“Yeah. Work, you know.” Caleb’s latest contracting job had kept him away from Pine Falls for months, apart from the weekends, and even those weren’t always guaranteed.

“But you’re back for good now, aren’t you?” his sister asked hopefully.

“Depends on whether I can find work here.”

Hannah pulled a face. “I wish you didn’t have to travel so much.”

“I know, sis. Especially now, with Dad…”

Caleb’s father had recently suffered a minor stroke. He’d responded well to the treatment, but he hadn’t fully recovered—perhaps he never would. Caleb had done the best he could, but most of the care for his dad had fallen on his stepmom and his sister, and that fact weighed heavily on him. He was determined to be around for his dad, but that was predicated on his finding more permanent work around Pine Falls, a tough task in the current economic climate.

They walked into the park, stopping near the rows of tents where huge vats of chili were being carefully tended by eager cooks, all with their own secret recipes. As Derek went to collect some tasting samples for them, Hannah turned back to Caleb.

“By the way, you seemed a bit distracted when we arrived,” she said, arching an eyebrow. “I was waving at you for ages before you saw us. Something on your mind?”

His thoughts instantly returned to Lily Baker. Though he hadn’t really stopped thinking about her. As they’d strolled through the park, he’d been subconsciously looking out for her. The festival wasn’t that big; he was bound to see her again at some point.

“Nah,” he answered instinctively.

“Are you sure?”

Hannah had always worried about him. She was his big sister, and after their mom had left them and his dad in the lurch, she’d taken on a lot of responsibilities. Too much, really. She’d be perplexed if she knew he was thinking about a round-faced girl with crocheted flowers dangling from her ears and a lucky barrette in her hair.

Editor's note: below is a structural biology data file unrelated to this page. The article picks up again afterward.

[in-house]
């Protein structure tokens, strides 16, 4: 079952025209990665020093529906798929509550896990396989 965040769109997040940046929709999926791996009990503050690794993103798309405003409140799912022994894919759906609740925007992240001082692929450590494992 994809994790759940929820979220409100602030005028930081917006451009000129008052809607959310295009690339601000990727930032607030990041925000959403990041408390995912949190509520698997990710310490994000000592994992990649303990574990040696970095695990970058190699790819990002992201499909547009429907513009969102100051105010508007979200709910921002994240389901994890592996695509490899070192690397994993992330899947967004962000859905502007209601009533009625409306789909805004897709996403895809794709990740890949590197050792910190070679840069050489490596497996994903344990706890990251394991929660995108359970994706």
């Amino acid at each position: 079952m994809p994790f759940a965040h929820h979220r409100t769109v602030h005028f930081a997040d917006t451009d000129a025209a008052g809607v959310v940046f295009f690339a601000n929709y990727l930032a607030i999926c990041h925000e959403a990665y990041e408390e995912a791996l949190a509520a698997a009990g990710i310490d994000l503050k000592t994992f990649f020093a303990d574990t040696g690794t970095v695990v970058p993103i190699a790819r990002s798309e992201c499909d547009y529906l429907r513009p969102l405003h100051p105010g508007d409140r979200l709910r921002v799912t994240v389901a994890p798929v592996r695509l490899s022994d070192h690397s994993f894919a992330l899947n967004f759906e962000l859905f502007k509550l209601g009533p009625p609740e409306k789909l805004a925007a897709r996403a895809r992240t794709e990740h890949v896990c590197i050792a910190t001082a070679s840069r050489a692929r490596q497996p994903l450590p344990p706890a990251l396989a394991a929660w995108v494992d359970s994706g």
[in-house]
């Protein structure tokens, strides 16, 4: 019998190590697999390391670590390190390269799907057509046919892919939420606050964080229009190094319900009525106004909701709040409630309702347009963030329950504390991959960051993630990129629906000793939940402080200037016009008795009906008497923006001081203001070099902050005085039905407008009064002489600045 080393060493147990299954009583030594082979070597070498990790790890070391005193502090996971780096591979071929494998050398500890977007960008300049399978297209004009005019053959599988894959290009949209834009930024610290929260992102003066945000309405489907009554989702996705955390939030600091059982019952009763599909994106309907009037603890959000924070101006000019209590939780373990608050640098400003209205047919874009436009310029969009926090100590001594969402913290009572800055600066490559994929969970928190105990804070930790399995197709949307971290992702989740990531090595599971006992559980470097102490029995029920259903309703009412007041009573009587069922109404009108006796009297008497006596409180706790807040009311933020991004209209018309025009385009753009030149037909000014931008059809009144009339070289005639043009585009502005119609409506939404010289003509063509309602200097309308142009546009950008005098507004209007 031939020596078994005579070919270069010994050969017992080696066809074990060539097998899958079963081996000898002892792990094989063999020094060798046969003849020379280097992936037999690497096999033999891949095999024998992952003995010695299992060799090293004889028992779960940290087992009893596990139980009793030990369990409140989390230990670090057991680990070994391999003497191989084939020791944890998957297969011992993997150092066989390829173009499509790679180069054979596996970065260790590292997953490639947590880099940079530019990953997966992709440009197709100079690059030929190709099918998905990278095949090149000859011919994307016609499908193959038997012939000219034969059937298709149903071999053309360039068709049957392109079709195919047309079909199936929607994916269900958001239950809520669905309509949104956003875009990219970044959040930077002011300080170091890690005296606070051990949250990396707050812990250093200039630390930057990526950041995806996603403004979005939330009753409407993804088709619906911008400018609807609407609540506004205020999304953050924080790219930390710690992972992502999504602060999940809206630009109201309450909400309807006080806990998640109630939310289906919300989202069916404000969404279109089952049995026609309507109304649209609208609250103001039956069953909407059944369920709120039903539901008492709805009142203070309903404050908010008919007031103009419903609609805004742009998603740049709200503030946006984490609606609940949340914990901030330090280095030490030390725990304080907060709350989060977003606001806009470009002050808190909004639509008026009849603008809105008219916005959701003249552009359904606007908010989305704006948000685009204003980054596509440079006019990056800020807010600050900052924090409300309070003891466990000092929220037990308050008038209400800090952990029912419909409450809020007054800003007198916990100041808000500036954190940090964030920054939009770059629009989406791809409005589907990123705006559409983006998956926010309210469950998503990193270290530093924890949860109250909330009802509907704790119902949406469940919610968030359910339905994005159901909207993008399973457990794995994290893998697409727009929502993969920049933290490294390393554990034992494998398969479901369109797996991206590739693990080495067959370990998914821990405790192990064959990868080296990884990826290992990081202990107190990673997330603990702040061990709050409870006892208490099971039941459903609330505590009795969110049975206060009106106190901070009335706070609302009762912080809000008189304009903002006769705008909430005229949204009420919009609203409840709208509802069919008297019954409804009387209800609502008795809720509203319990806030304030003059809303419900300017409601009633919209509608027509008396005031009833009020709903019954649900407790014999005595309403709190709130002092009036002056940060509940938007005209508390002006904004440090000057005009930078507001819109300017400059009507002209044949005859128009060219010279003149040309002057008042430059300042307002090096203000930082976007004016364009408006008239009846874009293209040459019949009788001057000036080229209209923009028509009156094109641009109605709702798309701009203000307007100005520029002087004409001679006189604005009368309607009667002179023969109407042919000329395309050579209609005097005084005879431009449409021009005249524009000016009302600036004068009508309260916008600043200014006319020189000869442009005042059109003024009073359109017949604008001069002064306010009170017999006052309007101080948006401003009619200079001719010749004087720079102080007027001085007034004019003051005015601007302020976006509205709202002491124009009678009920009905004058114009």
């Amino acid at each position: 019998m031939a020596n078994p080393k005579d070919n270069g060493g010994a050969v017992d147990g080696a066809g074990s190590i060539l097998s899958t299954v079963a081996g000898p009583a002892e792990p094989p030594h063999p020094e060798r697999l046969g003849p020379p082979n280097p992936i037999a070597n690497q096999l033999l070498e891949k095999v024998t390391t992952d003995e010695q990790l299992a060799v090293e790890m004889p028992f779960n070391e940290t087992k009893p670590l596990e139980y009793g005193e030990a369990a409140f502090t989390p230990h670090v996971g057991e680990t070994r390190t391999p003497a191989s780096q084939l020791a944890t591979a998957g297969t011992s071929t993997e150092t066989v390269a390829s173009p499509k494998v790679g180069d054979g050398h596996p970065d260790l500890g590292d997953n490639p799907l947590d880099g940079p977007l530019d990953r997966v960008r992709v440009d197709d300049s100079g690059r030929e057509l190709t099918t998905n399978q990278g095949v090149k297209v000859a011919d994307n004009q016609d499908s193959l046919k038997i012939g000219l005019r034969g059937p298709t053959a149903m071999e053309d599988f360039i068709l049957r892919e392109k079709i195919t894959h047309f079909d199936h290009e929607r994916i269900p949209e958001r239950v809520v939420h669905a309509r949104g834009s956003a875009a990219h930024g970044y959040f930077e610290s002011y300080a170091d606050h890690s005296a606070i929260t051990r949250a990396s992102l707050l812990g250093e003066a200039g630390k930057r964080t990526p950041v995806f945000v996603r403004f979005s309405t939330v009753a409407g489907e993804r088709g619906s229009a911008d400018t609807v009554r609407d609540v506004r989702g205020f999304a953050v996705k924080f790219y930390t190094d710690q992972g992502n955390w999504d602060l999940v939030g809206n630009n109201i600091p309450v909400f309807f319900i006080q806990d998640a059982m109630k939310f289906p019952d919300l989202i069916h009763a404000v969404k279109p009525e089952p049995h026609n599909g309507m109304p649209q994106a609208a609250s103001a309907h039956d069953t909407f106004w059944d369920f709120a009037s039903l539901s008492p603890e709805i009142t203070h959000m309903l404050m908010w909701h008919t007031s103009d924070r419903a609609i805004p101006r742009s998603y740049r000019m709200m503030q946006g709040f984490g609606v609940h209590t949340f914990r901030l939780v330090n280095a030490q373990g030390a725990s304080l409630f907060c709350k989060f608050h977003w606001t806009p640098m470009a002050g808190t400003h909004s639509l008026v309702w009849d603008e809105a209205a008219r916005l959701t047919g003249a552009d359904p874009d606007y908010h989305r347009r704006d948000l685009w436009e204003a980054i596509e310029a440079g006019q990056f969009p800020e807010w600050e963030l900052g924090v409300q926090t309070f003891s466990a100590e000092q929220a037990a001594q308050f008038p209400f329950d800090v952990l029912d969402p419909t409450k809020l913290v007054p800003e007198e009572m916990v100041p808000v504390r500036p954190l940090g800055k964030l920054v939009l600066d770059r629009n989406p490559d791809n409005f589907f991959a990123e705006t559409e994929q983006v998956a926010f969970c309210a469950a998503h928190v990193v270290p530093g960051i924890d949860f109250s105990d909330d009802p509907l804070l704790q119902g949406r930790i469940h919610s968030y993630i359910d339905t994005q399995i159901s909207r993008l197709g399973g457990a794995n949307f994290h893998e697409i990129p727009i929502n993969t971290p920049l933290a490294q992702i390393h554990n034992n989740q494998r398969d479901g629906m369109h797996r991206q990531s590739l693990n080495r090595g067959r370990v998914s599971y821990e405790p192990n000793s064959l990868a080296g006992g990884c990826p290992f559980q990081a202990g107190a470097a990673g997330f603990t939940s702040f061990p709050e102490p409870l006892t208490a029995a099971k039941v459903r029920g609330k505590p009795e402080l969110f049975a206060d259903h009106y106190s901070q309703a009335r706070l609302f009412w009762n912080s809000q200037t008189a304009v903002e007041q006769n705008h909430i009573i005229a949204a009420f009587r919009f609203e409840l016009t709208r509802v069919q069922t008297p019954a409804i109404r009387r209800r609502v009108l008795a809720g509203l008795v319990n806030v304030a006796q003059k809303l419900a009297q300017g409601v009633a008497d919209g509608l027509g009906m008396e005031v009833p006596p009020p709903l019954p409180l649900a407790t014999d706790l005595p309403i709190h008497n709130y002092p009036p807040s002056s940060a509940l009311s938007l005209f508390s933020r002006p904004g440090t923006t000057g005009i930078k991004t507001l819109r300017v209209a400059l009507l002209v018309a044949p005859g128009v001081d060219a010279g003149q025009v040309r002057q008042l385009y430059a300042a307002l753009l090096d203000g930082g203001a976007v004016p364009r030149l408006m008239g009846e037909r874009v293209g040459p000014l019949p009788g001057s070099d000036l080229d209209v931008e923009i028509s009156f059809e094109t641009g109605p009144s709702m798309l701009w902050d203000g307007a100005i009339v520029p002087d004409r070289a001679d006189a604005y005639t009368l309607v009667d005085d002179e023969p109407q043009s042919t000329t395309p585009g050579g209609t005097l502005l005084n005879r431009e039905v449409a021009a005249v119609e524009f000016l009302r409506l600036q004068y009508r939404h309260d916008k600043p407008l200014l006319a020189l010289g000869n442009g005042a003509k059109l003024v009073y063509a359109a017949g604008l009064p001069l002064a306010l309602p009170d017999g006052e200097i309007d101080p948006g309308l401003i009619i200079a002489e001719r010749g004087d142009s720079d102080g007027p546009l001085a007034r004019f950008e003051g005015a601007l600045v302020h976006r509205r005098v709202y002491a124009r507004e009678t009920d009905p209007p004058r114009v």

“Yep,” he assured her. “All I’m focused on is getting work around Pine Falls so I can be closer to everyone.”


An hour later Caleb and Hannah were alone while Derek took their daughter to the bathroom.

“They’re going to be a while,” Hannah predicted. “Why don’t we see what they’re selling over there?” She tilted her head at the vendor tents nearby. As they strolled over the grass, she said, “I’ve been thinking about you getting work in the area. There’s a rumor going around that Bill Baker’s looking for a junior partner. It might be worth a try.”

Caleb shot his sister a dry smile. “Yeah, I know all about Bill Baker.”

Bill Baker was an established contractor in the Pine Falls district. Almost every new development came his way—he was known to be dedicated, hardworking, and honest. He’d built up his reputation over twenty years; everyone spoke highly of him. Recently, Baker Construction had landed the contract for the new Red Arroyo subdivision, which would mean years of steady, well-paid work. Rumor had it that Bill, always the loner, was finally looking for a partner to take some of the workload off him. As soon as Caleb had heard that, he’d polished his boots, updated his résumé, and turned up at Bill’s office. Only trouble was, so had tons of other contractors already. Bill, never one who enjoyed idle chitchat, had shooed everyone away and refused to take their calls. Some of the applicants had continued to badger the man, but Caleb had seen that approach wouldn’t work with a straight-arrow like Bill.

“Of course you do,” Hannah said. “Well? You approached him, I presume?”